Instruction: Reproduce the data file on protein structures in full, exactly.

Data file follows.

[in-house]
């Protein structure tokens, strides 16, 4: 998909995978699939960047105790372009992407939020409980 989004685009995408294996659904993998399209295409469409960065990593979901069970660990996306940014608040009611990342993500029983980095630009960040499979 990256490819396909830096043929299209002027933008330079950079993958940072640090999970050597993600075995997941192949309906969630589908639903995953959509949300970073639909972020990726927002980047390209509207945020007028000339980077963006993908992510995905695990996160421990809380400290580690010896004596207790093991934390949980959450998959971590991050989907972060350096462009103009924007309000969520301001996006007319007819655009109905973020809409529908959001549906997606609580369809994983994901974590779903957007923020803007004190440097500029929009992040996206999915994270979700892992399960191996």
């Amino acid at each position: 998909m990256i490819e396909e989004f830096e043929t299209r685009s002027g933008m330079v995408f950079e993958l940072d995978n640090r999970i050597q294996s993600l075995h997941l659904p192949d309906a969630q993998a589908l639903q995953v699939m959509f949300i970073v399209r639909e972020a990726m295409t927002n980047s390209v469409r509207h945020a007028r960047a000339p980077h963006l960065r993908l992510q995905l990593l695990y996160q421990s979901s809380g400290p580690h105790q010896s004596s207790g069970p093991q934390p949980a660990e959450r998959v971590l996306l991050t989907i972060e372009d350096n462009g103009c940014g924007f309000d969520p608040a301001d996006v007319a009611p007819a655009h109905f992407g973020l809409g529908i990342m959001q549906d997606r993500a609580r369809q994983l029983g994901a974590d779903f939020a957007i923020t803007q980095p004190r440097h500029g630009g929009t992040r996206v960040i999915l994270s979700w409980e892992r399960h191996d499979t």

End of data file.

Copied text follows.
[in-house]
């Protein structure tokens, strides 16, 4: 998909995978699939960047105790372009992407939020409980 989004685009995408294996659904993998399209295409469409960065990593979901069970660990996306940014608040009611990342993500029983980095630009960040499979 990256490819396909830096043929299209002027933008330079950079993958940072640090999970050597993600075995997941192949309906969630589908639903995953959509949300970073639909972020990726927002980047390209509207945020007028000339980077963006993908992510995905695990996160421990809380400290580690010896004596207790093991934390949980959450998959971590991050989907972060350096462009103009924007309000969520301001996006007319007819655009109905973020809409529908959001549906997606609580369809994983994901974590779903957007923020803007004190440097500029929009992040996206999915994270979700892992399960191996």
């Amino acid at each position: 998909m990256i490819e396909e989004f830096e043929t299209r685009s002027g933008m330079v995408f950079e993958l940072d995978n640090r999970i050597q294996s993600l075995h997941l659904p192949d309906a969630q993998a589908l639903q995953v699939m959509f949300i970073v399209r639909e972020a990726m295409t927002n980047s390209v469409r509207h945020a007028r960047a000339p980077h963006l960065r993908l992510q995905l990593l695990y996160q421990s979901s809380g400290p580690h105790q010896s004596s207790g069970p093991q934390p949980a660990e959450r998959v971590l996306l991050t989907i972060e372009d350096n462009g103009c940014g924007f309000d969520p608040a301001d996006v007319a009611p007819a655009h109905f992407g973020l809409g529908i990342m959001q549906d997606r993500a609580r369809q994983l029983g994901a974590d779903f939020a957007i923020t803007q980095p004190r440097h500029g630009g929009t992040r996206v960040i999915l994270s979700w409980e892992r399960h191996d499979t």